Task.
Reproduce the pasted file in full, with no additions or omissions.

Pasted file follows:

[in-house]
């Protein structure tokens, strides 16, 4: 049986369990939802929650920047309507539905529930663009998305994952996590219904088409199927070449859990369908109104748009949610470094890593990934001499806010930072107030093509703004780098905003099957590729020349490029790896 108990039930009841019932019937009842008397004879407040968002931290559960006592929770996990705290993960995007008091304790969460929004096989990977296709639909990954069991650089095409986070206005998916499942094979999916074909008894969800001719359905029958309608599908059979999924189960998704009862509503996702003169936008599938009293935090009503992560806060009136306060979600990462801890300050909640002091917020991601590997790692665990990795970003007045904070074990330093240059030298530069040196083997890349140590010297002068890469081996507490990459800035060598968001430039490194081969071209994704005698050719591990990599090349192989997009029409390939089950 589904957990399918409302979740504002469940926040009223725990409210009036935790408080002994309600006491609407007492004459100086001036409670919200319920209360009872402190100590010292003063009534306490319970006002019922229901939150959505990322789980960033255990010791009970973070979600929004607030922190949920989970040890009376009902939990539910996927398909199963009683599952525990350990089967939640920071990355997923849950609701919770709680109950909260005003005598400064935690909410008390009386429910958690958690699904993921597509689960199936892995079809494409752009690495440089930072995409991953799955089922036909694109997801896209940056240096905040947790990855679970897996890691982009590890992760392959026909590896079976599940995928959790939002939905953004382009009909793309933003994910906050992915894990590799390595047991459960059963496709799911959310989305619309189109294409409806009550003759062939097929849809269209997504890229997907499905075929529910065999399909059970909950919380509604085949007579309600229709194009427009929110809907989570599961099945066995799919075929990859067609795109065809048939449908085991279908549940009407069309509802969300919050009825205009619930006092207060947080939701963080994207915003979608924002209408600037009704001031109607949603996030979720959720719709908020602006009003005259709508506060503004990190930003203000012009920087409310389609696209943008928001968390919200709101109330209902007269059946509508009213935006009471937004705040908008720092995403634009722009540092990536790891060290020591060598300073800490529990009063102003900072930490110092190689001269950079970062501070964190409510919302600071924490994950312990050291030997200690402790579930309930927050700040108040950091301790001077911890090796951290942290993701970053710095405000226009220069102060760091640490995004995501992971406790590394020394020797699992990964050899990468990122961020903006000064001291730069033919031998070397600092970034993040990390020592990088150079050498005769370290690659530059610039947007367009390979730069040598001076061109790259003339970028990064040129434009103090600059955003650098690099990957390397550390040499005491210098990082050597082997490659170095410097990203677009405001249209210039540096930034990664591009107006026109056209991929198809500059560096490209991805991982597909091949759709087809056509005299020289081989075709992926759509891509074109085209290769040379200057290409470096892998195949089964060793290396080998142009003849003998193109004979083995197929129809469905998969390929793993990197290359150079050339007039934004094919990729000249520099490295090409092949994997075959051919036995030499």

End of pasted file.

[in-house]
């Protein structure tokens, strides 16, 4: 049986369990939802929650920047309507539905529930663009998305994952996590219904088409199927070449859990369908109104748009949610470094890593990934001499806010930072107030093509703004780098905003099957590729020349490029790896 108990039930009841019932019937009842008397004879407040968002931290559960006592929770996990705290993960995007008091304790969460929004096989990977296709639909990954069991650089095409986070206005998916499942094979999916074909008894969800001719359905029958309608599908059979999924189960998704009862509503996702003169936008599938009293935090009503992560806060009136306060979600990462801890300050909640002091917020991601590997790692665990990795970003007045904070074990330093240059030298530069040196083997890349140590010297002068890469081996507490990459800035060598968001430039490194081969071209994704005698050719591990990599090349192989997009029409390939089950 589904957990399918409302979740504002469940926040009223725990409210009036935790408080002994309600006491609407007492004459100086001036409670919200319920209360009872402190100590010292003063009534306490319970006002019922229901939150959505990322789980960033255990010791009970973070979600929004607030922190949920989970040890009376009902939990539910996927398909199963009683599952525990350990089967939640920071990355997923849950609701919770709680109950909260005003005598400064935690909410008390009386429910958690958690699904993921597509689960199936892995079809494409752009690495440089930072995409991953799955089922036909694109997801896209940056240096905040947790990855679970897996890691982009590890992760392959026909590896079976599940995928959790939002939905953004382009009909793309933003994910906050992915894990590799390595047991459960059963496709799911959310989305619309189109294409409806009550003759062939097929849809269209997504890229997907499905075929529910065999399909059970909950919380509604085949007579309600229709194009427009929110809907989570599961099945066995799919075929990859067609795109065809048939449908085991279908549940009407069309509802969300919050009825205009619930006092207060947080939701963080994207915003979608924002209408600037009704001031109607949603996030979720959720719709908020602006009003005259709508506060503004990190930003203000012009920087409310389609696209943008928001968390919200709101109330209902007269059946509508009213935006009471937004705040908008720092995403634009722009540092990536790891060290020591060598300073800490529990009063102003900072930490110092190689001269950079970062501070964190409510919302600071924490994950312990050291030997200690402790579930309930927050700040108040950091301790001077911890090796951290942290993701970053710095405000226009220069102060760091640490995004995501992971406790590394020394020797699992990964050899990468990122961020903006000064001291730069033919031998070397600092970034993040990390020592990088150079050498005769370290690659530059610039947007367009390979730069040598001076061109790259003339970028990064040129434009103090600059955003650098690099990957390397550390040499005491210098990082050597082997490659170095410097990203677009405001249209210039540096930034990664591009107006026109056209991929198809500059560096490209991805991982597909091949759709087809056509005299020289081989075709992926759509891509074109085209290769040379200057290409470096892998195949089964060793290396080998142009003849003998193109004979083995197929129809469905998969390929793993990197290359150079050339007039934004094919990729000249520099490295090409092949994997075959051919036995030499």